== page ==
On July 4, 1996, about 1405 Alaska daylight time, a float equipped Cessna 185, N185CA, crashed during a forced landing, about 35 miles north of Fairbanks, Alaska. The airplane was being operated as a visual flight rules (VFR) local area government flight under Title 14 CFR Part 91 when the accident occurred. The airplane, registered to the U.S. Department of the Interior and operated by the U.S. Fish and Wildlife Service, was destroyed. The certificated commercial pilot, the sole occupant, received minor injuries. Visual meteorological conditions prevailed. A VFR flight plan was filed. The flight originated at the Fairbanks International airport, at 1300.

The pilot reported that he was in cruise flight at 5,500 feet mean sea level (msl) over mountainous terrain that was about 4,000 feet high. He indicated that he heard a slight change in the engine sound and then it suddenly lost power. The pilot made a radio "mayday" call and began emergency procedures in an attempt to restore engine power. None were successful and the engine propeller completely stopped. The pilot performed an emergency landing in a previously burned area of tundra and muskeg. During the landing, the airplane's right float assembly dug into the ground and the airplane nosed completely over, coming to rest upright on the damaged floats.

After recovery, the engine was examined on July 18, 1996, in Anchorage, Alaska, at the Department of Interior maintenance hanger. The examination revealed metal particles in the oil filter. Metal flakes and scoring were noted in the oil pump. Removal of the oil sump revealed pieces of metal and bearing material in the bottom of the sump. One of the number 2 connecting rod bearing cap bolts was sheared near the head of the bolt. The nut and cotter pin were still attached to the separated segment of bolt.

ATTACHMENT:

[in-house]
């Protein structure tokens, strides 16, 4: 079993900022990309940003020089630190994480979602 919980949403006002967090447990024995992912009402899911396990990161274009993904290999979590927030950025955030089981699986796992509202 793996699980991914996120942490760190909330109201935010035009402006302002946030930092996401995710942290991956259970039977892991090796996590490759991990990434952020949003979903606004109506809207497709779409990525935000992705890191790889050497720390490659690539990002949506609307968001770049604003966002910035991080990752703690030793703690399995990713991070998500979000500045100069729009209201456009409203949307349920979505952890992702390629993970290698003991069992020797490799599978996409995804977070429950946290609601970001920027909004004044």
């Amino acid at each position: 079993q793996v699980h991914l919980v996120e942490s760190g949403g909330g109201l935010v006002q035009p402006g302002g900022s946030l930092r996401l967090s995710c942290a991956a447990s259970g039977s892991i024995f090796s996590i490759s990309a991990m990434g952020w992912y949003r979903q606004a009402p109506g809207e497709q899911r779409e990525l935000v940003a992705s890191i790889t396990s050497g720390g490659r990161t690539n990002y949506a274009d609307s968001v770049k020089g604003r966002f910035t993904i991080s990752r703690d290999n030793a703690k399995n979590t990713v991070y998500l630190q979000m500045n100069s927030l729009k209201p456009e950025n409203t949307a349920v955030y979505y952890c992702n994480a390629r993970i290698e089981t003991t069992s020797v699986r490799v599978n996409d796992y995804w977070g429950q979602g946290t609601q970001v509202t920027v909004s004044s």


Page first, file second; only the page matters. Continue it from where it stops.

The crankshaft, serial number 1289007N, was separated at the number 3 crankshaft cheek between the number 2 main bearing and the number 2 cylinder rod bearing. The number 2 main bearing saddle on each half of the engine case was distorted and flattened. The bearing was distorted and flattened. Small portions along the edges of the bearing were broken and located in the oil sump.

Examination of the engine maintenance records revealed it was rebuilt by Teledyne Continental Motors, Mobile, Alabama, on December 11, 1990. The engine, an IO-520-D, serial number 282598-R, was installed in the accident airplane on April 18, 1991. At the time of the accident, the engine had accrued 1,449.3 hours of operation since the rebuild. On September 13, 1994, 1,040 hours since the engine was rebuilt and 409 hours before the accident, the number 1, 2, and 5 cylinders were replaced. The last annual inspection on the engine and airframe was conducted on June 7, 1996, 33 hours prior to the accident.

The crankshaft was submitted to the National Transportation Safety Board, Materials Laboratory, Washington, D.C., for examination. The laboratory reported the crankshaft exhibited features typical of a fatigue crack emanating from multiple origins along the aft radius of the number 2 main journal.

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